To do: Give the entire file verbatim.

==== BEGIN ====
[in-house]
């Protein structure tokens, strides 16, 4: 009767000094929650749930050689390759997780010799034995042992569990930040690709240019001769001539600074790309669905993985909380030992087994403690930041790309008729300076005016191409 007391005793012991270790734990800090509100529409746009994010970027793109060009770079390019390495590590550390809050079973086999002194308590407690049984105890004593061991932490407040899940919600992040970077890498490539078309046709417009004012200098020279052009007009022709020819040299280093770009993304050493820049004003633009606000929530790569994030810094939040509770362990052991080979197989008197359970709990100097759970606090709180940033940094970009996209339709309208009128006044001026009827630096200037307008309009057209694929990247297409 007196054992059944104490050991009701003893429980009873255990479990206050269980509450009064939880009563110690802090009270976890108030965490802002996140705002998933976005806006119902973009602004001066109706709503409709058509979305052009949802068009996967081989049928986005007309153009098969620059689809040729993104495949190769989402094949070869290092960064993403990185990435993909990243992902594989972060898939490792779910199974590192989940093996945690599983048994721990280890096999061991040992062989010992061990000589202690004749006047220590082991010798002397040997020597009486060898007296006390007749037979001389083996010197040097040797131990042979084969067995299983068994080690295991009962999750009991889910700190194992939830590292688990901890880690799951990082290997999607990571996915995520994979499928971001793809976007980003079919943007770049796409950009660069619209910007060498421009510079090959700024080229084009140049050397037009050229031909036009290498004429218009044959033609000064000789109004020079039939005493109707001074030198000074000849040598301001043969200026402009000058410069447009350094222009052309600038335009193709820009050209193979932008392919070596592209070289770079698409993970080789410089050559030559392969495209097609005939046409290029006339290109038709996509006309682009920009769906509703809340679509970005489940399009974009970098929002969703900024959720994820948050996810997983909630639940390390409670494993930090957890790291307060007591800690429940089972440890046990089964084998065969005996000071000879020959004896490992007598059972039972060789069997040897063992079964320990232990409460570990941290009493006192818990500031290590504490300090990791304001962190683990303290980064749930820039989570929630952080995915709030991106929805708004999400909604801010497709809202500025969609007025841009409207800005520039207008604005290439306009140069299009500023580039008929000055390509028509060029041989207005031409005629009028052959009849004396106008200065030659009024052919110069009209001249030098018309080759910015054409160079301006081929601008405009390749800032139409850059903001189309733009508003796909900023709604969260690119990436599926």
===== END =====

[in-house]
């Protein structure tokens, strides 16, 4: 009767000094929650749930050689390759997780010799034995042992569990930040690709240019001769001539600074790309669905993985909380030992087994403690930041790309008729300076005016191409 007391005793012991270790734990800090509100529409746009994010970027793109060009770079390019390495590590550390809050079973086999002194308590407690049984105890004593061991932490407040899940919600992040970077890498490539078309046709417009004012200098020279052009007009022709020819040299280093770009993304050493820049004003633009606000929530790569994030810094939040509770362990052991080979197989008197359970709990100097759970606090709180940033940094970009996209339709309208009128006044001026009827630096200037307008309009057209694929990247297409 007196054992059944104490050991009701003893429980009873255990479990206050269980509450009064939880009563110690802090009270976890108030965490802002996140705002998933976005806006119902973009602004001066109706709503409709058509979305052009949802068009996967081989049928986005007309153009098969620059689809040729993104495949190769989402094949070869290092960064993403990185990435993909990243992902594989972060898939490792779910199974590192989940093996945690599983048994721990280890096999061991040992062989010992061990000589202690004749006047220590082991010798002397040997020597009486060898007296006390007749037979001389083996010197040097040797131990042979084969067995299983068994080690295991009962999750009991889910700190194992939830590292688990901890880690799951990082290997999607990571996915995520994979499928971001793809976007980003079919943007770049796409950009660069619209910007060498421009510079090959700024080229084009140049050397037009050229031909036009290498004429218009044959033609000064000789109004020079039939005493109707001074030198000074000849040598301001043969200026402009000058410069447009350094222009052309600038335009193709820009050209193979932008392919070596592209070289770079698409993970080789410089050559030559392969495209097609005939046409290029006339290109038709996509006309682009920009769906509703809340679509970005489940399009974009970098929002969703900024959720994820948050996810997983909630639940390390409670494993930090957890790291307060007591800690429940089972440890046990089964084998065969005996000071000879020959004896490992007598059972039972060789069997040897063992079964320990232990409460570990941290009493006192818990500031290590504490300090990791304001962190683990303290980064749930820039989570929630952080995915709030991106929805708004999400909604801010497709809202500025969609007025841009409207800005520039207008604005290439306009140069299009500023580039008929000055390509028509060029041989207005031409005629009028052959009849004396106008200065030659009024052919110069009209001249030098018309080759910015054409160079301006081929601008405009390749800032139409850059903001189309733009508003796909900023709604969260690119990436599926």